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Imagine I were to toss a coin, so that

  1. if it is tails, I will toss again.
  2. if it is heads, I stop the game.

It is clear that if I would to play the game forever the probability of me tossing tails over and over again tends to $0$, because $\lim\limits_{n \rightarrow \infty}{\frac{1}{2^{n}}} = 0$ and therefore the game terminates. My question is if it would still be correct to say that the game terminates after a finite number of tosses, for the reason that after a finite number of tosses the probability still gets smaller than every $\epsilon>0$ (if i get it right). This is just confusing me for a while now and I would appreciate a detailed explanation.
Thx in advance!

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  • $\begingroup$ You cannot say "The game terminates in a finite number of moves" because you cannot define an upper bound on the number of moves the game must end in. Hence, the statement is incorrect. However, what you can say is that it is more likely that the game will end in a small number of moves rather than a large number, and the game is almost surely not going to go on infinitely. $\endgroup$ – астон вілла олоф мэллбэрг Jan 31 '17 at 2:42
  • $\begingroup$ You can also say the expected number of flips to reach a game end is finite. $\endgroup$ – JMoravitz Jan 31 '17 at 2:42
  • $\begingroup$ There is special jargon for this type of situation. We say that the game terminates "with probability 1". $\endgroup$ – MJD Jan 31 '17 at 12:18
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You are correct that when the game terminates it does so in a finite number of steps. Now, is it possible that the game does not terminate? Sure, there is no reason to assume that you will always end up getting a Head.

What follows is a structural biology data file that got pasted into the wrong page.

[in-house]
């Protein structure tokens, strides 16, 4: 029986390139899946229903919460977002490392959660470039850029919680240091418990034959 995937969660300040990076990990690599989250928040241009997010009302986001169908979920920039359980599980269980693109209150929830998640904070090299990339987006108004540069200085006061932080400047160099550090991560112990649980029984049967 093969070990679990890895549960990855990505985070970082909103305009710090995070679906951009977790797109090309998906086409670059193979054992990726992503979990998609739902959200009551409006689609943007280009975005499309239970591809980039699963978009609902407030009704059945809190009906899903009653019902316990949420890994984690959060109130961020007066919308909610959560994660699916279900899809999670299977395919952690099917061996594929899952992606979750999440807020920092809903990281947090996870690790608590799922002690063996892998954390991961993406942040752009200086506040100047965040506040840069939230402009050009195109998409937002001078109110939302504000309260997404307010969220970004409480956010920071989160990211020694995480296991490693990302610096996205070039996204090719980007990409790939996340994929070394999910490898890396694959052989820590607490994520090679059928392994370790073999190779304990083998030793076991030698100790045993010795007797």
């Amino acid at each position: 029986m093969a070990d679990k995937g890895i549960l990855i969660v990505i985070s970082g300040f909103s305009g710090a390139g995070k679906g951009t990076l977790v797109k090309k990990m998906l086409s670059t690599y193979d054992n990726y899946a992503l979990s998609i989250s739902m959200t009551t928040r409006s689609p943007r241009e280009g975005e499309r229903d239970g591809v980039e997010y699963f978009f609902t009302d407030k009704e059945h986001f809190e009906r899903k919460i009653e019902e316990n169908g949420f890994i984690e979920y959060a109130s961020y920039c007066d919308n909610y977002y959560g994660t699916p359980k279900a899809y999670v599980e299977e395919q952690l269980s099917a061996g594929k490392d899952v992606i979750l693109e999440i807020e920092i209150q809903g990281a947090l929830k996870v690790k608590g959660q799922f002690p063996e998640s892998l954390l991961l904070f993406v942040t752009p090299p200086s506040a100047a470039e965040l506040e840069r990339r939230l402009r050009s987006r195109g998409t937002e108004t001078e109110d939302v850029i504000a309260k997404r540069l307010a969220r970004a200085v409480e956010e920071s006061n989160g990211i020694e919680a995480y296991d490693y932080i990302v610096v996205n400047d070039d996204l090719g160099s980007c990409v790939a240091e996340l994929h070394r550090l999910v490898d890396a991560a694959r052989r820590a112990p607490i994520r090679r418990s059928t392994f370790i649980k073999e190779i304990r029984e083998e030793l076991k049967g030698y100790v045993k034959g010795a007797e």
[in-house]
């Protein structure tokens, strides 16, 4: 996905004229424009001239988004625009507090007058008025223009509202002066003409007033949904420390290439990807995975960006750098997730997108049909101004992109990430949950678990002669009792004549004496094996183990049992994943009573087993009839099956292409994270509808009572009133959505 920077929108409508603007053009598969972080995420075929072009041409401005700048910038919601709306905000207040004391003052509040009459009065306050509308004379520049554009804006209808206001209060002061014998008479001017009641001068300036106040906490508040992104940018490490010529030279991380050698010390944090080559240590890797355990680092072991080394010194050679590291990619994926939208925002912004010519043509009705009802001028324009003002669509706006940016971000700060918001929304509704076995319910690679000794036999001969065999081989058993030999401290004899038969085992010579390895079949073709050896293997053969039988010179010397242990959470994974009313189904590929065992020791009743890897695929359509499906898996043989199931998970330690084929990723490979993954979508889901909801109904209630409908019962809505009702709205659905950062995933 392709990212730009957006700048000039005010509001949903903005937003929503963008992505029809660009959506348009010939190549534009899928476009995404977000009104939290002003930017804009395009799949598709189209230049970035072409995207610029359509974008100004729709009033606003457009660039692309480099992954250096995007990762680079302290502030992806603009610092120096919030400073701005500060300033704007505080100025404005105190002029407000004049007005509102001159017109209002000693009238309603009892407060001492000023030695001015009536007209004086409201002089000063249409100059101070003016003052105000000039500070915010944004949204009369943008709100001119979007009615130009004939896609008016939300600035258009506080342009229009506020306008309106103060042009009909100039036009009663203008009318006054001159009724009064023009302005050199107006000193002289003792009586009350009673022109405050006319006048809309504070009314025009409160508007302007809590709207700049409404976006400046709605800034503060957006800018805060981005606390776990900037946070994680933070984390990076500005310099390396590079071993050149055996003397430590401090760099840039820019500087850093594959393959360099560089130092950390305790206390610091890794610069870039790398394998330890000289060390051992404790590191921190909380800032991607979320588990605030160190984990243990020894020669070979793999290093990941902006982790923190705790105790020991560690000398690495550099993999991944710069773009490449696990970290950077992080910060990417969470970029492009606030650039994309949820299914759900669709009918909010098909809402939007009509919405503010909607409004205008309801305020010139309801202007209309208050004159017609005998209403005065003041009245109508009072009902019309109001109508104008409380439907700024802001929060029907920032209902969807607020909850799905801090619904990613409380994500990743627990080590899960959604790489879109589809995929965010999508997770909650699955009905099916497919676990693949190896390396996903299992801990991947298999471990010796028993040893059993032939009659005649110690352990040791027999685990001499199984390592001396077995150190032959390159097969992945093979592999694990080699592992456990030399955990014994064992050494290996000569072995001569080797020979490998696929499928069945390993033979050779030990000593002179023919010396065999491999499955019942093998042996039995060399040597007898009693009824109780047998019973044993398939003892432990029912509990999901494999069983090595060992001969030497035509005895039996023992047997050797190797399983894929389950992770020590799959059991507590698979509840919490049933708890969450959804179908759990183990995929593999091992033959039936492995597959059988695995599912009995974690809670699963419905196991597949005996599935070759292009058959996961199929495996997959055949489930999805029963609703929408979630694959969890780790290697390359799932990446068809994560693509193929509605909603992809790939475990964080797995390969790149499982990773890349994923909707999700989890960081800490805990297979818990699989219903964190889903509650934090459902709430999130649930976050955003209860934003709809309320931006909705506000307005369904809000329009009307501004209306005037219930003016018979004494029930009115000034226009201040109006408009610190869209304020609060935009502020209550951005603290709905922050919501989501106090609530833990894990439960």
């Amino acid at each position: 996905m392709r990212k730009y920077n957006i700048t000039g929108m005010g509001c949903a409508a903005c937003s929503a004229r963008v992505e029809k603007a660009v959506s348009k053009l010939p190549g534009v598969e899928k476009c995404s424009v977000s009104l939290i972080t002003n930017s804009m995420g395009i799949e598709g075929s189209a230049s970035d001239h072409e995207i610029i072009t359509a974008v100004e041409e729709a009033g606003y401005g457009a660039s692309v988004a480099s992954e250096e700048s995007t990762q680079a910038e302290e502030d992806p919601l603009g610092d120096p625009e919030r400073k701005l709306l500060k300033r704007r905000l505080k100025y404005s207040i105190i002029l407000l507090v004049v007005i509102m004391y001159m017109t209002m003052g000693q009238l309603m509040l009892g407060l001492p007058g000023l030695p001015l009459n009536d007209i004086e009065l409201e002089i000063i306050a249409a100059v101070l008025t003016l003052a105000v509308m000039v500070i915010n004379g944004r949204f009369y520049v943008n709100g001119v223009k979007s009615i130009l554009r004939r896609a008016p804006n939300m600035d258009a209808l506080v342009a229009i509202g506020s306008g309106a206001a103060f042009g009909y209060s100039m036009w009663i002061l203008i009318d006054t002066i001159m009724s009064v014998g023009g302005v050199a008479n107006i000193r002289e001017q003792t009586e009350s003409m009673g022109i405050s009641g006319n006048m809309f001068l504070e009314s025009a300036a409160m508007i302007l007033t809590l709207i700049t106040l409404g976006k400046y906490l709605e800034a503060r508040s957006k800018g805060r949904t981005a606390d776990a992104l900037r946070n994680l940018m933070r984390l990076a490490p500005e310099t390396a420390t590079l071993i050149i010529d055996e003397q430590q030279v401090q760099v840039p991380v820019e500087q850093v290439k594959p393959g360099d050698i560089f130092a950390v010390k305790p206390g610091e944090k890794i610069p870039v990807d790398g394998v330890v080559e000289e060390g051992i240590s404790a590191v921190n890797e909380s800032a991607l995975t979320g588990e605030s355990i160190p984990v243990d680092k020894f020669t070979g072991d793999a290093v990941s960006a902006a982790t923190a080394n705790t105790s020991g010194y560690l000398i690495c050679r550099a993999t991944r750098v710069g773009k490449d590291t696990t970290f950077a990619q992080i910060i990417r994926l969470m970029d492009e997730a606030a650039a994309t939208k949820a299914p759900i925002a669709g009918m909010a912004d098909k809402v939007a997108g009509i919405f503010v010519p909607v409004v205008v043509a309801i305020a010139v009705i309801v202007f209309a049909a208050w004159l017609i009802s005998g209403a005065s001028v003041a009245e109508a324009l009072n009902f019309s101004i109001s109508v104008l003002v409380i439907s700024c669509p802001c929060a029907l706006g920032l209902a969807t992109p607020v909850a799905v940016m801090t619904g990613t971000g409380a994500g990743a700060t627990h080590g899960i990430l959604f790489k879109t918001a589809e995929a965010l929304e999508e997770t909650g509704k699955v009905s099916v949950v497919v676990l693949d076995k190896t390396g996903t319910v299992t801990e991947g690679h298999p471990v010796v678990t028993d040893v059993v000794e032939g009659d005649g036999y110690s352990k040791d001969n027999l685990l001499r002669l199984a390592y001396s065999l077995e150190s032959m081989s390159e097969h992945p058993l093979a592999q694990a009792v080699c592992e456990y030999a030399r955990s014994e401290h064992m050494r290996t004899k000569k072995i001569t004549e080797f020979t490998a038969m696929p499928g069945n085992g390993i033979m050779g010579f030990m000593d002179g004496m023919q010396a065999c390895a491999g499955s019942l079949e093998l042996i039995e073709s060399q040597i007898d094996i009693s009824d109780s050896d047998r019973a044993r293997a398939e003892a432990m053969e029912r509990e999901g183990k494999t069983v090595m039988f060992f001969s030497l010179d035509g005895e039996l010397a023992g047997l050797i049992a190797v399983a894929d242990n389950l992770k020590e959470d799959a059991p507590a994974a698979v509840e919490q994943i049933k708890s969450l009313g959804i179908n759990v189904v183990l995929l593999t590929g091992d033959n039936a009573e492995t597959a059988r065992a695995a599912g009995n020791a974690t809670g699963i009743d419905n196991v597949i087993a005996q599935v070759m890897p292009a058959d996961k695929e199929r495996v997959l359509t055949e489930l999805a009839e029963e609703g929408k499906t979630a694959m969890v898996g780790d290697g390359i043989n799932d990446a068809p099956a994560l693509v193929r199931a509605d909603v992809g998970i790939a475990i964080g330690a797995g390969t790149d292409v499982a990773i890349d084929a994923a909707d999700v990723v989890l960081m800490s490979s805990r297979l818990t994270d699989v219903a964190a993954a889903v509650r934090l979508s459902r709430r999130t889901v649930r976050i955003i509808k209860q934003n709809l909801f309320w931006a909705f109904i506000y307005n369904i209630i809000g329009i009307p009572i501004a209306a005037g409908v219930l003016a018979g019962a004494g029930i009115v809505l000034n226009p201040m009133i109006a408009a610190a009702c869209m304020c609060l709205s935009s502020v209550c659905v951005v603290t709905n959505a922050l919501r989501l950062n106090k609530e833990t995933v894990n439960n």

However, the probability of the game not terminating is the probability of an infinite sequence of Tails, i.e.... zero.

Such is life with probability. There can be events that are possible (not impossible) but still have zero probability (for continuous random variables, many values are possible but usually all have zero probability).

Note that in practice you cannot perform this experiment: whatever resources you may have (millions of people tossing billions of coins for many many years) you are not guaranteed to ever get a Head. The above therefore relates to a thought experiment that is allowed to go on "forever".

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How about the followings? The probability that the game will terminate after N tosses = 1 - probability that the game doesn't terminate after N tosses = $$ 1 - \frac{1}{2^{N}}$$

If you define $\epsilon$ be the upper bound of the probability, $$ 1 - \frac{1}{2^{N}} < \epsilon$$ $$ 2^{N} < \frac{1}{1 - \epsilon}$$ $$ N < -\frac{\ln(1 - \epsilon)}{\ln2}$$

So if there are N tosses and $ N < -\frac{\ln(1 - \epsilon)}{\ln2}$, the probability of the game terminating is less than $\epsilon$. As $N \rightarrow \infty, \epsilon \rightarrow 1.$

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